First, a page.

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Giving viewers a way to speak up about their favorite shows before they're given the ax
Magazine Contributor
3 min read

This story appears in the March 2002 issue of . Subscribe »

When Roswell was on the brink of cancellation, fans of the show sent letters--many of them including bottles of Tabasco sauce (a tie-in to the show's aliens-among-us plotline)--to network executives. For years, loyal fans like these have initiated similar campaigns, writing letters to save their favorite comedies and dramas--and sometimes they work. Roswell, for one, was saved from the chopping block (though it's now in danger again). Unfortunately, in many cases, by the time word gets out to the general public that a show is in danger, it's too late. Even a letter-writing campaign probably won't keep a network from pulling the plug at that point.

Christopher Burrell knew this--and he didn't like it. Last December, the 32-year-old launched, a Web site that lets viewers share their opinions on new and endangered shows. Fans vote for their favorites and can write letters via the site that are then delivered to the networks. "I wanted to give people a chance to have their own say," says Burrell, a New York City lifeguard and future law student.

Burrell believes his site gives the networks a second opinion, letting them and their advertisers see that even if the Nielsen ratings for a show are low, there are still people watching. "If they see maybe there's another place where [the program] is showing heavily, that people do watch the show, then maybe they would want to keep the show on," Burrell says.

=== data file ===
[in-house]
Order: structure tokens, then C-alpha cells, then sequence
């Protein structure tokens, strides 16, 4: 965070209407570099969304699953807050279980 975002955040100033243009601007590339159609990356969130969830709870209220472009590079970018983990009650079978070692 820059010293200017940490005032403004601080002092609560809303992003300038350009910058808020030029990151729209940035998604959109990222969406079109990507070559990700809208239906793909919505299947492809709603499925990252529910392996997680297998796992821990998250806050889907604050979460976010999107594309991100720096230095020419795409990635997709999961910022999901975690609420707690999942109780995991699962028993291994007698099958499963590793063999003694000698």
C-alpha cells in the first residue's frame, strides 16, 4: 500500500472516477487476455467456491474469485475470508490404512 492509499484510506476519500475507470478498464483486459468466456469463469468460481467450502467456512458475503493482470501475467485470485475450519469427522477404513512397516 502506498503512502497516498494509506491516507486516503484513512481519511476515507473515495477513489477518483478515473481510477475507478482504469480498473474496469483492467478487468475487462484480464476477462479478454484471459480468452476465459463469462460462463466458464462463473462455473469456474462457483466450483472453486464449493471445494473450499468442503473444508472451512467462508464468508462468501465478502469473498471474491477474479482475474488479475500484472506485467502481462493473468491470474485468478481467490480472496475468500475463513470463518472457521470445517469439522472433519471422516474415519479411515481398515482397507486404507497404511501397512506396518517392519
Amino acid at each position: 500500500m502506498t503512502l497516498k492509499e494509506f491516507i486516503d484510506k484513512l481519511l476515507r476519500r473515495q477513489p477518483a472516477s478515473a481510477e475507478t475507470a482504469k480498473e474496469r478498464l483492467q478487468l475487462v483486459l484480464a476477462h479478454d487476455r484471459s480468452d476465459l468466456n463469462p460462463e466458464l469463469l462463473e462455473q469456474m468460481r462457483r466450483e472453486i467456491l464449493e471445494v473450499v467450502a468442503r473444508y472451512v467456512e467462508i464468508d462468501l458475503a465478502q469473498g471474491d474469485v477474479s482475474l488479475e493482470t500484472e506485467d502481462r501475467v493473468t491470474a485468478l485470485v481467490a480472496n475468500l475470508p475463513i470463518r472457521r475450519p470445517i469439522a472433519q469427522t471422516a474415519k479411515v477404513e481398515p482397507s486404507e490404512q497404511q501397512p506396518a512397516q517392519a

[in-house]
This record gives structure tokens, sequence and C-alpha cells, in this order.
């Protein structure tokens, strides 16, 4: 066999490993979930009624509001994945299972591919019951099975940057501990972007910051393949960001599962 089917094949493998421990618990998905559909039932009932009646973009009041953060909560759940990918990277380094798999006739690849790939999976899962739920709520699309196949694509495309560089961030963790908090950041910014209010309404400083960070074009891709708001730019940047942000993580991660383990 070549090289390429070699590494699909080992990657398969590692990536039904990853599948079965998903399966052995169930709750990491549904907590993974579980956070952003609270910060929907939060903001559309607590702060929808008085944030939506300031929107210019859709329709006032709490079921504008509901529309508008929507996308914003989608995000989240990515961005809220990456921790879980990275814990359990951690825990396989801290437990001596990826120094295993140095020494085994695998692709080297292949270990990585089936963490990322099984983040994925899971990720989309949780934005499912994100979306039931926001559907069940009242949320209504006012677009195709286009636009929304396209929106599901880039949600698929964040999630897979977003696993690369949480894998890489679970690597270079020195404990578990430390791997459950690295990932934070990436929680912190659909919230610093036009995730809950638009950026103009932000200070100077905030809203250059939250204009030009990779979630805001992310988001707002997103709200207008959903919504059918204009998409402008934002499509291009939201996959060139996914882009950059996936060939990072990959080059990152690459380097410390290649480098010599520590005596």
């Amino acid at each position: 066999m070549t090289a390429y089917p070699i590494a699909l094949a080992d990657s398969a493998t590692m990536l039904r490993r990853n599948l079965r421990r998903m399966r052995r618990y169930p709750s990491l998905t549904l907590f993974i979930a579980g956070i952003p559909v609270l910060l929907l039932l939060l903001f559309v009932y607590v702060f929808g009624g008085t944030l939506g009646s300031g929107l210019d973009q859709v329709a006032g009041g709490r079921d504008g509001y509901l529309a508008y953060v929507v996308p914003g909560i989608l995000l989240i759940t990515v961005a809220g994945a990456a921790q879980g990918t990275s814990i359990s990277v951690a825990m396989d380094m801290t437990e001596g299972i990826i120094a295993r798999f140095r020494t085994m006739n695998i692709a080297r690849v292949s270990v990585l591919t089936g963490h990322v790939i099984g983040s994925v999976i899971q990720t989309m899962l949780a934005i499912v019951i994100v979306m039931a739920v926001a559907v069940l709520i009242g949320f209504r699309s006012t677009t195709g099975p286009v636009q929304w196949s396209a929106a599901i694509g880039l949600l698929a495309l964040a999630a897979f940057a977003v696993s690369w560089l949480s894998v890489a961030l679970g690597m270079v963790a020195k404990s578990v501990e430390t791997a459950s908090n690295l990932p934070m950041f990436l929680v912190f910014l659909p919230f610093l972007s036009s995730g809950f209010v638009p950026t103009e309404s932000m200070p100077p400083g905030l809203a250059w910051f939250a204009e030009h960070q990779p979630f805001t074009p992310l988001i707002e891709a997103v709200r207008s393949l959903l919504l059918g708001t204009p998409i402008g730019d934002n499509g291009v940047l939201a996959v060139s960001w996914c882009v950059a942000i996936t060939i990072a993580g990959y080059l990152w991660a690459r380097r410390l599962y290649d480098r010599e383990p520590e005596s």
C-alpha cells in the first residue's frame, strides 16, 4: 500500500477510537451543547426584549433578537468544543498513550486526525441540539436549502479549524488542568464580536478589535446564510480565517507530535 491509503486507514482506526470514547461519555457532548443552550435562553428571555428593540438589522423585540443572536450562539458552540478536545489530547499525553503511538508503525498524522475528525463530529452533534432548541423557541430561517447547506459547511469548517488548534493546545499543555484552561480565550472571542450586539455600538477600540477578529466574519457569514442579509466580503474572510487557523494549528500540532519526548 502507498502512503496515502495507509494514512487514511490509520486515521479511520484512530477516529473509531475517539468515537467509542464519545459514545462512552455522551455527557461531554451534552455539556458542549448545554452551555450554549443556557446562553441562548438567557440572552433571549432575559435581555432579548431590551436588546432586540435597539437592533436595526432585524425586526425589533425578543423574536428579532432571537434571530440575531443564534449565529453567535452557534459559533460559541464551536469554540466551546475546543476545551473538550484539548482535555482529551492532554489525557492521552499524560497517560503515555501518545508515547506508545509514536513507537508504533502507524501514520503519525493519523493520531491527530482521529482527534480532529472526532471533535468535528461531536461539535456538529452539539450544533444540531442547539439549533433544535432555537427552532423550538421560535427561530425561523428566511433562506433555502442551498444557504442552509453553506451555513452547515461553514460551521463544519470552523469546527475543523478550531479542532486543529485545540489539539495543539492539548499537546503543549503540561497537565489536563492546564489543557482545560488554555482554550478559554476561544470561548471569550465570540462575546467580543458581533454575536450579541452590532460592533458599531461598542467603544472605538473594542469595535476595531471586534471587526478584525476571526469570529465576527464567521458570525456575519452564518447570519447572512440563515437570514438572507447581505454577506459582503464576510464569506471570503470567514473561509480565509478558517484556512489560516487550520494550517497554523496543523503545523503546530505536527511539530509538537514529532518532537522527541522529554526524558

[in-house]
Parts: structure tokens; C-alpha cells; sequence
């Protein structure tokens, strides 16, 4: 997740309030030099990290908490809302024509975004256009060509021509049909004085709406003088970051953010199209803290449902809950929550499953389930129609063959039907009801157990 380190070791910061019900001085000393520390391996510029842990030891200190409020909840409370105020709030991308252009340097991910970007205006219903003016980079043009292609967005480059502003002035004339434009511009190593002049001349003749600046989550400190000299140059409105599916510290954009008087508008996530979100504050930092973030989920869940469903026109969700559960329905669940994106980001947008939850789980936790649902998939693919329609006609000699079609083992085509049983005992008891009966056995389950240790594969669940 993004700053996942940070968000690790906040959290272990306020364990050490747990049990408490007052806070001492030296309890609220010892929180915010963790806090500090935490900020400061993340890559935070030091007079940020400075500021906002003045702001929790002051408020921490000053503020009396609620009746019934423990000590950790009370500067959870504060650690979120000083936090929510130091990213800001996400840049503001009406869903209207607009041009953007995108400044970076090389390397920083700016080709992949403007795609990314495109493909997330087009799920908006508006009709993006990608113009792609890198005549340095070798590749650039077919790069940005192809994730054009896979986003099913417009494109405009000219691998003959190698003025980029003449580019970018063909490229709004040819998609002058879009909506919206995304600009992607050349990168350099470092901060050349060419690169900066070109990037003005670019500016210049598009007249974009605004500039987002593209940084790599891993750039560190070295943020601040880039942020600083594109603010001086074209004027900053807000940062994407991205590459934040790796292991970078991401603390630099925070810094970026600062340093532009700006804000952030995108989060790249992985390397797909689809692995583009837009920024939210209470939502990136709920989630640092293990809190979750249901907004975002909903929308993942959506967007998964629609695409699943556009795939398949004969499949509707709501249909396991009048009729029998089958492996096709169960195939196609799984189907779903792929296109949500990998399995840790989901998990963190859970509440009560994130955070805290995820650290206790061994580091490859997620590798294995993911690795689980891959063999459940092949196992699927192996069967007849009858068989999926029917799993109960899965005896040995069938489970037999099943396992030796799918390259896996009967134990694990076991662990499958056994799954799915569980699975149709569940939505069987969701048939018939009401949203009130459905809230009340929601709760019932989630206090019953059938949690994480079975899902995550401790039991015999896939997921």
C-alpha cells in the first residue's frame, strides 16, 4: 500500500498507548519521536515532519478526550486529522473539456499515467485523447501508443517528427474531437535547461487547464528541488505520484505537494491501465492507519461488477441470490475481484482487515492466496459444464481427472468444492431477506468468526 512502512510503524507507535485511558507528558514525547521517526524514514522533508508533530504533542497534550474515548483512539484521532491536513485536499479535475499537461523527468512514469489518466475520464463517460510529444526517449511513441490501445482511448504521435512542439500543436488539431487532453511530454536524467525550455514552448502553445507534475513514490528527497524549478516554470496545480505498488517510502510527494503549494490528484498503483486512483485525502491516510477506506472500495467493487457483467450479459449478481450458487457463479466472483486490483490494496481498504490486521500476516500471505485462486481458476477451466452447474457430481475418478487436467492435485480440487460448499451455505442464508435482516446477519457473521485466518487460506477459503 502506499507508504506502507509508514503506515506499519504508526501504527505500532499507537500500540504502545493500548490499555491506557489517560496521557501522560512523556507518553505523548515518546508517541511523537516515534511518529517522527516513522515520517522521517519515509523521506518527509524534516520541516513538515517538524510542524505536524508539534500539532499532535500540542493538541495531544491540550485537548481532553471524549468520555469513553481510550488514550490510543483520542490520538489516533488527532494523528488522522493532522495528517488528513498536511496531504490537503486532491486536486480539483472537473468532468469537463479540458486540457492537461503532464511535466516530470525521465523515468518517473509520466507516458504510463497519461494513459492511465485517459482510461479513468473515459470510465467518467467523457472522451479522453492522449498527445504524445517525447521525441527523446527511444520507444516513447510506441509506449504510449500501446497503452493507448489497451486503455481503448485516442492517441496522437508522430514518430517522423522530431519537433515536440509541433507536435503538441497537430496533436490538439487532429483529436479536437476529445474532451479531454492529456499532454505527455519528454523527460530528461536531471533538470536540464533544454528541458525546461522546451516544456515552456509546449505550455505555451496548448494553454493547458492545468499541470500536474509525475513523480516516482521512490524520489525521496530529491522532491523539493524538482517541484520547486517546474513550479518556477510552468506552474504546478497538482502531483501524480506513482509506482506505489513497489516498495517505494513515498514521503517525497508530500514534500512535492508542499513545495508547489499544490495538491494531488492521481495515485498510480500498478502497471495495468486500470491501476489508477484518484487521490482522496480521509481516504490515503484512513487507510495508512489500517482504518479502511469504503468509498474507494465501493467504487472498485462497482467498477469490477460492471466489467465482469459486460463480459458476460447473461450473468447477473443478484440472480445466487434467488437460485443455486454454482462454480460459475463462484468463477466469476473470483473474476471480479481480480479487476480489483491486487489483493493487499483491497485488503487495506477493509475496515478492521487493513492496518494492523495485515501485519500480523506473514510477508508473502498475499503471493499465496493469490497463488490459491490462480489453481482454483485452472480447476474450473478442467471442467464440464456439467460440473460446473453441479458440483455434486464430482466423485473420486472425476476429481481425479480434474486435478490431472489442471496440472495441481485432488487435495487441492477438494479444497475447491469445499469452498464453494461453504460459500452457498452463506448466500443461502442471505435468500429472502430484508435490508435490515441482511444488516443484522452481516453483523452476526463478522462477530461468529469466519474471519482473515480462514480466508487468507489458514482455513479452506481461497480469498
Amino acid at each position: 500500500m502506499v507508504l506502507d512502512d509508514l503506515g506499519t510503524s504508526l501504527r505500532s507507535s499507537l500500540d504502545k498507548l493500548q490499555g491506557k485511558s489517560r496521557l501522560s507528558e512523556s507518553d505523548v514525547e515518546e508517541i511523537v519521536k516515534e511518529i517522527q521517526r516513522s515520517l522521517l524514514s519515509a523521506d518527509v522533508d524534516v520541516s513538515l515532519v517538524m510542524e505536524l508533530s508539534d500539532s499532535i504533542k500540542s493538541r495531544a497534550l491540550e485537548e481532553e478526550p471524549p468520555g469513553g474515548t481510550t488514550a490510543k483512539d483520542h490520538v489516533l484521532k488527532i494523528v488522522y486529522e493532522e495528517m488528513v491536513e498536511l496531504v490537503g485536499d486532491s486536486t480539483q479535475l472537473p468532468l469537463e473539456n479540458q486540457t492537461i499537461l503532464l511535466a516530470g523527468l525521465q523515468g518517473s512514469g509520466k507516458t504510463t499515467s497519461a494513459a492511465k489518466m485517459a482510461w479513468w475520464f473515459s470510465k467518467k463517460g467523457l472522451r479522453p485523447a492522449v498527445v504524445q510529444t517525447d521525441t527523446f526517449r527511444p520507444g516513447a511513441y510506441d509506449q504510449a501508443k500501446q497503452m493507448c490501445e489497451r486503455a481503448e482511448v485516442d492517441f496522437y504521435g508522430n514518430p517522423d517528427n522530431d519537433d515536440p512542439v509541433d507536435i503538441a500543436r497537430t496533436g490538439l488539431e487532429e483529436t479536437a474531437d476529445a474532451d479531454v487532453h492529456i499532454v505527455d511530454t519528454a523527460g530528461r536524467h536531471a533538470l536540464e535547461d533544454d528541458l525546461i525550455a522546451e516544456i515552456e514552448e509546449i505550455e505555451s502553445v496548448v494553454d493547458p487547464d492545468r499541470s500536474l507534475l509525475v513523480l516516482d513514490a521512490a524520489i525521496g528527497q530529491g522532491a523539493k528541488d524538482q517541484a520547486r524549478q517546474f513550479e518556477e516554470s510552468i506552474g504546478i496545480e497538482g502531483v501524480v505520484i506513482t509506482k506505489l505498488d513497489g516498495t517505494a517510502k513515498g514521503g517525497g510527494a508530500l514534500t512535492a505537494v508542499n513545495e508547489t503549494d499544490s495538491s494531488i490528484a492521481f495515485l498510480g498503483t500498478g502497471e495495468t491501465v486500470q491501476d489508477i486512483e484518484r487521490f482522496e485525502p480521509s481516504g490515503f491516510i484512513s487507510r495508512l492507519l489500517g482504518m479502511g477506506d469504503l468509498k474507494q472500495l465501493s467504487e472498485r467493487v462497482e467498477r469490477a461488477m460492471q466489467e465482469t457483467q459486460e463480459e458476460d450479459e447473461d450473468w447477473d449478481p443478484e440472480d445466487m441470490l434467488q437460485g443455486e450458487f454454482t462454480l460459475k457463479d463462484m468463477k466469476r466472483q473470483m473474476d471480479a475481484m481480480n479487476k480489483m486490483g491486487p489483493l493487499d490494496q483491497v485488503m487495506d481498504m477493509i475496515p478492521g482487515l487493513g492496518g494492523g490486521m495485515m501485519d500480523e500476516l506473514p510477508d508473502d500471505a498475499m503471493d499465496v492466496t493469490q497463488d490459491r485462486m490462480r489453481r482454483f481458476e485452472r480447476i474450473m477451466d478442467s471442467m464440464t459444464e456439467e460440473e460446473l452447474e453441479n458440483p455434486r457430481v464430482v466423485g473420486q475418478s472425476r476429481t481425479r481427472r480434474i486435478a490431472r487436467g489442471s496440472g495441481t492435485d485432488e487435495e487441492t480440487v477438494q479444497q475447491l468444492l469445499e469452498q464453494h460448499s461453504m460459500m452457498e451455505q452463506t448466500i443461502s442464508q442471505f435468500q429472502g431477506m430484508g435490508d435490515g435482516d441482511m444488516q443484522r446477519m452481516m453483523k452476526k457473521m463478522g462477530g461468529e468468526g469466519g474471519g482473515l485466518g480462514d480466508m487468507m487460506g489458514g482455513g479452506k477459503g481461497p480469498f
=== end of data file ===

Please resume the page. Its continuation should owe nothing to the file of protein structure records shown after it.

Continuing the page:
In the few months that the site, which earns money through advertisements, has been running, Burrell has been amazed by the loyalty people have displayed to their favorite TV shows. "I know people love their shows, but I didn't realize how much," he says. "For example, [with] Once & Again, they mention how this is the only time during the week that a mother and daughter sit down and do something together. Since the show is in jeopardy, they're afraid that if they don't have this, they won't have anything."

So far, most network execs haven't outright responded to the letters from users, but Burrell isn't concerned. He's more interested in the response he's gotten from users, which has made Burrell hopeful about what people can accomplish when they work together: "If people can get together for something like TV, then imagine what else they can do."

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